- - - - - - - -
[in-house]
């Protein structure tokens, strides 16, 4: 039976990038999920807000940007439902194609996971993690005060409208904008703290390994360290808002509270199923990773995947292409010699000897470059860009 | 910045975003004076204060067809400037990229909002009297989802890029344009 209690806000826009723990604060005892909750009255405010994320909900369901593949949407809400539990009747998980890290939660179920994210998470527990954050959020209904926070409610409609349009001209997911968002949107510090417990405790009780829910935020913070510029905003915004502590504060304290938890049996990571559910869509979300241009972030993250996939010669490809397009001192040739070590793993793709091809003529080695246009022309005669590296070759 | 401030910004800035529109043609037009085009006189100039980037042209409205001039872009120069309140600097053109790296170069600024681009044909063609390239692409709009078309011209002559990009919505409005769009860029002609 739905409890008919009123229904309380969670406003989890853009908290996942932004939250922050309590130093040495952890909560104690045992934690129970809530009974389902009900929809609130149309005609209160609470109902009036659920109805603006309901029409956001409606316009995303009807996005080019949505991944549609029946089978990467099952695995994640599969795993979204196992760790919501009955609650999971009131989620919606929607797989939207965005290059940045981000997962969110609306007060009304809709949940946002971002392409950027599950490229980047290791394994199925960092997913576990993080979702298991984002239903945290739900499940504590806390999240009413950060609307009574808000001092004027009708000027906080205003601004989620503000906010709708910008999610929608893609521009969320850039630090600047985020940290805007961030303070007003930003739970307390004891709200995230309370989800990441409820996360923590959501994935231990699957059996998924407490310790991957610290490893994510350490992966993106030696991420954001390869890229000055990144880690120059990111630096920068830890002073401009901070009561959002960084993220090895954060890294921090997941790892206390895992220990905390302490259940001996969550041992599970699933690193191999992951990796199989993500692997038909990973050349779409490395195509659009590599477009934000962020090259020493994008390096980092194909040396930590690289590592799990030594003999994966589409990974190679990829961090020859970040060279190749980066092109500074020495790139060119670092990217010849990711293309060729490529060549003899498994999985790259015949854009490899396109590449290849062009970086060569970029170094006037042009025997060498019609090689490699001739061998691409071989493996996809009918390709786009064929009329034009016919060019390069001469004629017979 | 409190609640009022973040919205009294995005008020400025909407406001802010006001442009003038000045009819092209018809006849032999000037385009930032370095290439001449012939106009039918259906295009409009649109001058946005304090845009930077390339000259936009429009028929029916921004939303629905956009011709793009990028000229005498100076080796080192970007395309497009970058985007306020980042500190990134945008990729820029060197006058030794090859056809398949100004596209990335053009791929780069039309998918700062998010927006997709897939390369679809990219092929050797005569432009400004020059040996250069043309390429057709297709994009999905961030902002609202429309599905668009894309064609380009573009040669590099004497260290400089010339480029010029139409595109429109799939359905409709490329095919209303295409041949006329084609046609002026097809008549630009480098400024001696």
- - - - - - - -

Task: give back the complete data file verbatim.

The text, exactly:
[in-house]
């Protein structure tokens, strides 16, 4: 039976990038999920807000940007439902194609996971993690005060409208904008703290390994360290808002509270199923990773995947292409010699000897470059860009 | 910045975003004076204060067809400037990229909002009297989802890029344009 209690806000826009723990604060005892909750009255405010994320909900369901593949949407809400539990009747998980890290939660179920994210998470527990954050959020209904926070409610409609349009001209997911968002949107510090417990405790009780829910935020913070510029905003915004502590504060304290938890049996990571559910869509979300241009972030993250996939010669490809397009001192040739070590793993793709091809003529080695246009022309005669590296070759 | 401030910004800035529109043609037009085009006189100039980037042209409205001039872009120069309140600097053109790296170069600024681009044909063609390239692409709009078309011209002559990009919505409005769009860029002609 739905409890008919009123229904309380969670406003989890853009908290996942932004939250922050309590130093040495952890909560104690045992934690129970809530009974389902009900929809609130149309005609209160609470109902009036659920109805603006309901029409956001409606316009995303009807996005080019949505991944549609029946089978990467099952695995994640599969795993979204196992760790919501009955609650999971009131989620919606929607797989939207965005290059940045981000997962969110609306007060009304809709949940946002971002392409950027599950490229980047290791394994199925960092997913576990993080979702298991984002239903945290739900499940504590806390999240009413950060609307009574808000001092004027009708000027906080205003601004989620503000906010709708910008999610929608893609521009969320850039630090600047985020940290805007961030303070007003930003739970307390004891709200995230309370989800990441409820996360923590959501994935231990699957059996998924407490310790991957610290490893994510350490992966993106030696991420954001390869890229000055990144880690120059990111630096920068830890002073401009901070009561959002960084993220090895954060890294921090997941790892206390895992220990905390302490259940001996969550041992599970699933690193191999992951990796199989993500692997038909990973050349779409490395195509659009590599477009934000962020090259020493994008390096980092194909040396930590690289590592799990030594003999994966589409990974190679990829961090020859970040060279190749980066092109500074020495790139060119670092990217010849990711293309060729490529060549003899498994999985790259015949854009490899396109590449290849062009970086060569970029170094006037042009025997060498019609090689490699001739061998691409071989493996996809009918390709786009064929009329034009016919060019390069001469004629017979 | 409190609640009022973040919205009294995005008020400025909407406001802010006001442009003038000045009819092209018809006849032999000037385009930032370095290439001449012939106009039918259906295009409009649109001058946005304090845009930077390339000259936009429009028929029916921004939303629905956009011709793009990028000229005498100076080796080192970007395309497009970058985007306020980042500190990134945008990729820029060197006058030794090859056809398949100004596209990335053009791929780069039309998918700062998010927006997709897939390369679809990219092929050797005569432009400004020059040996250069043309390429057709297709994009999905961030902002609202429309599905668009894309064609380009573009040669590099004497260290400089010339480029010029139409595109429109799939359905409709490329095919209303295409041949006329084609046609002026097809008549630009480098400024001696």